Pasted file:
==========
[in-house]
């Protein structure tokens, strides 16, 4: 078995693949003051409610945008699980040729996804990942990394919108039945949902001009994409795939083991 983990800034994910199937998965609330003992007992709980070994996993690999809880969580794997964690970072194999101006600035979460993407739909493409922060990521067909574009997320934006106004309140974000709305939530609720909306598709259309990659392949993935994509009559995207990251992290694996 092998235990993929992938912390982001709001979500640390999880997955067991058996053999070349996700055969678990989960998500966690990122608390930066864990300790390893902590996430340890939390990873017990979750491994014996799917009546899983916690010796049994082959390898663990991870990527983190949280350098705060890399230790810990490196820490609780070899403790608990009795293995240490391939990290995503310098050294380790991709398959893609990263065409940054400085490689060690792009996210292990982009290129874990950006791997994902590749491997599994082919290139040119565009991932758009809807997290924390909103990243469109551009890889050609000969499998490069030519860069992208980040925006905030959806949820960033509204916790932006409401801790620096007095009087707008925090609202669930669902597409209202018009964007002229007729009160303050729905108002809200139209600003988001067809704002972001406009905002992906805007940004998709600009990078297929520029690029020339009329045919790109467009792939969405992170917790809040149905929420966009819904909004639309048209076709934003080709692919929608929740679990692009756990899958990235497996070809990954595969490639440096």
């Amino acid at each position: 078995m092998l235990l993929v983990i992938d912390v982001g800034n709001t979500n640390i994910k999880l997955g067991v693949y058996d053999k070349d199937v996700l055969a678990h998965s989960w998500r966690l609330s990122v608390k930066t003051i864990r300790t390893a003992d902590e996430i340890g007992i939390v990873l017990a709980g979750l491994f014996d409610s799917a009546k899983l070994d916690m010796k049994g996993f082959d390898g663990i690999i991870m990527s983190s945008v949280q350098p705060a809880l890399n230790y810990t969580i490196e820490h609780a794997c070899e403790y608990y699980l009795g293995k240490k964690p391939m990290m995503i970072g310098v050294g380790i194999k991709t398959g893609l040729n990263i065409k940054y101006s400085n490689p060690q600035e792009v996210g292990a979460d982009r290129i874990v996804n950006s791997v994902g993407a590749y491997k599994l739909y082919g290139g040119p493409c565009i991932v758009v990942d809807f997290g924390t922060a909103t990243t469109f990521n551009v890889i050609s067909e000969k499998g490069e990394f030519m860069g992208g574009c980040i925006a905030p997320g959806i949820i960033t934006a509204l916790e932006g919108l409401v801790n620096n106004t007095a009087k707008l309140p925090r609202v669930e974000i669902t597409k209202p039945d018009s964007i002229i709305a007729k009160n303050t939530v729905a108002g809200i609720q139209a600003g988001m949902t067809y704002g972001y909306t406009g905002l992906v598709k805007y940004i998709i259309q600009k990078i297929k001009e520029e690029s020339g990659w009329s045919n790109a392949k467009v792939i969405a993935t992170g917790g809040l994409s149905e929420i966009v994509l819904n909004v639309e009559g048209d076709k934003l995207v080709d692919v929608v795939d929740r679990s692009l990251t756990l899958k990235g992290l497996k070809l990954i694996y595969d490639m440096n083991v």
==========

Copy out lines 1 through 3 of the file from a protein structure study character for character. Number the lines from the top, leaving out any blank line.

[in-house]
């Protein structure tokens, strides 16, 4: 078995693949003051409610945008699980040729996804990942990394919108039945949902001009994409795939083991 983990800034994910199937998965609330003992007992709980070994996993690999809880969580794997964690970072194999101006600035979460993407739909493409922060990521067909574009997320934006106004309140974000709305939530609720909306598709259309990659392949993935994509009559995207990251992290694996 092998235990993929992938912390982001709001979500640390999880997955067991058996053999070349996700055969678990989960998500966690990122608390930066864990300790390893902590996430340890939390990873017990979750491994014996799917009546899983916690010796049994082959390898663990991870990527983190949280350098705060890399230790810990490196820490609780070899403790608990009795293995240490391939990290995503310098050294380790991709398959893609990263065409940054400085490689060690792009996210292990982009290129874990950006791997994902590749491997599994082919290139040119565009991932758009809807997290924390909103990243469109551009890889050609000969499998490069030519860069992208980040925006905030959806949820960033509204916790932006409401801790620096007095009087707008925090609202669930669902597409209202018009964007002229007729009160303050729905108002809200139209600003988001067809704002972001406009905002992906805007940004998709600009990078297929520029690029020339009329045919790109467009792939969405992170917790809040149905929420966009819904909004639309048209076709934003080709692919929608929740679990692009756990899958990235497996070809990954595969490639440096």
């Amino acid at each position: 078995m092998l235990l993929v983990i992938d912390v982001g800034n709001t979500n640390i994910k999880l997955g067991v693949y058996d053999k070349d199937v996700l055969a678990h998965s989960w998500r966690l609330s990122v608390k930066t003051i864990r300790t390893a003992d902590e996430i340890g007992i939390v990873l017990a709980g979750l491994f014996d409610s799917a009546k899983l070994d916690m010796k049994g996993f082959d390898g663990i690999i991870m990527s983190s945008v949280q350098p705060a809880l890399n230790y810990t969580i490196e820490h609780a794997c070899e403790y608990y699980l009795g293995k240490k964690p391939m990290m995503i970072g310098v050294g380790i194999k991709t398959g893609l040729n990263i065409k940054y101006s400085n490689p060690q600035e792009v996210g292990a979460d982009r290129i874990v996804n950006s791997v994902g993407a590749y491997k599994l739909y082919g290139g040119p493409c565009i991932v758009v990942d809807f997290g924390t922060a909103t990243t469109f990521n551009v890889i050609s067909e000969k499998g490069e990394f030519m860069g992208g574009c980040i925006a905030p997320g959806i949820i960033t934006a509204l916790e932006g919108l409401v801790n620096n106004t007095a009087k707008l309140p925090r609202v669930e974000i669902t597409k209202p039945d018009s964007i002229i709305a007729k009160n303050t939530v729905a108002g809200i609720q139209a600003g988001m949902t067809y704002g972001y909306t406009g905002l992906v598709k805007y940004i998709i259309q600009k990078i297929k001009e520029e690029s020339g990659w009329s045919n790109a392949k467009v792939i969405a993935t992170g917790g809040l994409s149905e929420i966009v994509l819904n909004v639309e009559g048209d076709k934003l995207v080709d692919v929608v795939d929740r679990s692009l990251t756990l899958k990235g992290l497996k070809l990954i694996y595969d490639m440096n083991v």